“Those with an official business requirement to access forums, social networking and/or certain blogging sites, (whether police officers or police staff) may put forward a business case to senior management outlining the reasons why they need Internet access and permission to access these particular types of website. Approval will be sought from the individiual’s line manager confirming the validity of the requirement.     

“All MPS police officers and police staff are reminded that if accessing such sites it is expected that they will adhere to the MPS Information Code of Conduct which sets out the policy on the use of MPS Information and information communication and technology systems. The MPS Directorate of Information issues regular reminders to staff on the importance of ensuring they comply with this policy.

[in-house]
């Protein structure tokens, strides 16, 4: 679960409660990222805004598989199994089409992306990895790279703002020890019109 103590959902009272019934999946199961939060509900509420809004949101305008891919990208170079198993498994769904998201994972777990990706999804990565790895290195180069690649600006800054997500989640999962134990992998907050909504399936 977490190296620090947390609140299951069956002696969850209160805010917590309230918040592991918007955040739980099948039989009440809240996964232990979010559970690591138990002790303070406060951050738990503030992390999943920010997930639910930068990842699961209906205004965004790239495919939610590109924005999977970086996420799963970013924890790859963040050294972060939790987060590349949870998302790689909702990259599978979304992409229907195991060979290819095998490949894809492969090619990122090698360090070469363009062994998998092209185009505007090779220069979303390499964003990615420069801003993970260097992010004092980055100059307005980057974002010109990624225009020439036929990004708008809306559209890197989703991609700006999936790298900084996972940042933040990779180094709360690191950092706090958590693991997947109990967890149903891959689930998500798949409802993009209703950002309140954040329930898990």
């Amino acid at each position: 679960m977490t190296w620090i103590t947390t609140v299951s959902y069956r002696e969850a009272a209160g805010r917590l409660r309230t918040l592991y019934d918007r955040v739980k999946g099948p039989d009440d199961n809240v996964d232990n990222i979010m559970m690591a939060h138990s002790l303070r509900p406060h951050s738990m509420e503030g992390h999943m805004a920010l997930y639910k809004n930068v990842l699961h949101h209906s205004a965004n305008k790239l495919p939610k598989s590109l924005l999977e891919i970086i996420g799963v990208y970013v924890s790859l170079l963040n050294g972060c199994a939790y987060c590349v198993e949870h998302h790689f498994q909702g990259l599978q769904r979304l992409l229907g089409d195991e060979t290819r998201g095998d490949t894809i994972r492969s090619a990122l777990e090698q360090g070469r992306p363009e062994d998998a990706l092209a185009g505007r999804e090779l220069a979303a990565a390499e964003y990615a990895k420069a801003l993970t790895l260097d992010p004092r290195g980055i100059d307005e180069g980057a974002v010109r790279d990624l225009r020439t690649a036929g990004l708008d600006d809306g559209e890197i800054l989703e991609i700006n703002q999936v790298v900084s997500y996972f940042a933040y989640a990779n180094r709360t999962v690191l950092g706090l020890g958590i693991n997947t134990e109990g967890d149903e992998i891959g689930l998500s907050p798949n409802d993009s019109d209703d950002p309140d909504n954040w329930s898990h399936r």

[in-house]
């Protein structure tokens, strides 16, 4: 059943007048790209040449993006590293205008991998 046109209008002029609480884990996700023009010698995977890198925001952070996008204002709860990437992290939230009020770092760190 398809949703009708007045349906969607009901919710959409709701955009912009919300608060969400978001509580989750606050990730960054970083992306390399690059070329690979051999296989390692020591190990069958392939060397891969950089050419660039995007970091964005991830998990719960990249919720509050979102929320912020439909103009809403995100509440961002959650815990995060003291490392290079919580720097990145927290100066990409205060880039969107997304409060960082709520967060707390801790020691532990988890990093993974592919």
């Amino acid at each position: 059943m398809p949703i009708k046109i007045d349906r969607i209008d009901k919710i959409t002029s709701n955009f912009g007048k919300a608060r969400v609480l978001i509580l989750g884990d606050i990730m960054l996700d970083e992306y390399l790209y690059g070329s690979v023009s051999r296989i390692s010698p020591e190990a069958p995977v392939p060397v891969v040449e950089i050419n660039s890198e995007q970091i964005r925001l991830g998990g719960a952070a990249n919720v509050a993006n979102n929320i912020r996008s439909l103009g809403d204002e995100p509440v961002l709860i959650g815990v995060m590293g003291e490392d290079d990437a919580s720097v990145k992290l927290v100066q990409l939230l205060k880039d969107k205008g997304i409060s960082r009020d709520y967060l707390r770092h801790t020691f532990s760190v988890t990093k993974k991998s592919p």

“Posting Information on the World Wide Web for Personal Purposes

“All users are reminded that the use of MPS ICT to access the World Wide Web for personal purposes remains prohibited. This includes the activity known as ‘Blogging’ and the use of forums, video sharing and social networking sites, such as and
“The MPS recognises that some users wish to engage in these activities in their own time, using their own equipment. Whilst there is no intention to restrict any proper and sensible exercise of the individual’s rights and freedoms, it is expected that staff will conduct themselves in such a way as to avoid bringing the MPS into disrepute or compromising its effectiveness or the security of its operations and assets.
“All police officers and police staff, including the extended police family and those working voluntarily or under contract to the MPA, must take account of the following before posting to the Internet, including engaging in blogging or the use of forums, video sharing or social networking sites;
“Whilst it is a personal decision, for security reasons, it is suggested that staff do not disclose their position as an MPS employee or officer. Whatever the decision one should avoid disclosing personal details which may be used for identity theft, or to identify one’s home address or other sensitive details.  Do ensure that the privacy settings available on social networking sites are used.